Emergent strategic management

An emergent strategy is a model of management that is used over time when an organization does not have specific objectives and goals. It is also known as realized strategy because it is implemented when it is needed in an organization. Changes in an organization may lead to new challenges and opportunities. An organization will respond to the opportunities and challenges by employing an emergent strategy. Emergent strategy is also the process of being able to identify outcomes that are not in line with the planned strategy put in place and learning how to integrate the changes in the future. This strategy is not intended and cannot be planned in any way. In an organization, the strategy comes about when a series of acts which become a culture despite the precise intentions. Unlike deliberate strategies, emergent strategies enable an organization to learn how things work and what is best for the organization. Mintzberg explains that a strategy will emerge over time as objectives of the organization are not met (Mintzberg, 1994).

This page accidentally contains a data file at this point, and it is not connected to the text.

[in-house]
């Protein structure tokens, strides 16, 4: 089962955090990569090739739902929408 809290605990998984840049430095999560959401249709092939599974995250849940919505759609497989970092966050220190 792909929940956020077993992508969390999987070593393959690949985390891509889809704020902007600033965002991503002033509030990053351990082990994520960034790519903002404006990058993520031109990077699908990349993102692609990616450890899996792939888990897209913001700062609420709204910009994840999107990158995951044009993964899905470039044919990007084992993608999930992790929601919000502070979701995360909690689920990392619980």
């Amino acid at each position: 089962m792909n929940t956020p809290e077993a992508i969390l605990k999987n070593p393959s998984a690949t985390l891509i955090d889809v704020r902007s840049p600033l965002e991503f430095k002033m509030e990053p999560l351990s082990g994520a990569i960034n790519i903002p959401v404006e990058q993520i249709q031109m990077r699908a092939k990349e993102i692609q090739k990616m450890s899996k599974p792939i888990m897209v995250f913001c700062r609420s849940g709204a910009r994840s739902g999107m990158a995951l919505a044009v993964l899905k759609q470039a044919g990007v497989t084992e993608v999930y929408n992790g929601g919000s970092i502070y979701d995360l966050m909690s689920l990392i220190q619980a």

When planned strategies in an organization are not met, emergent strategies are used to counter the problems that may arise. Emergent strategies are used in an organization when the present assumptions in the organization are not valid and when the development taking place overtakes the planned strategy put in place. If there are valid and rapid changes in the external environment of an organization, then an emergent strategy would be implemented. For example, if the market becomes competitive, the organization will have to change its marketing strategies by implementing an emergent strategy. If the internal environment of an organization changes, planned strategies will have to be stopped and an emergent strategy be implemented (Lee, 2009).
For example, in a comic book shop, the manager realizes that gaming products make more profits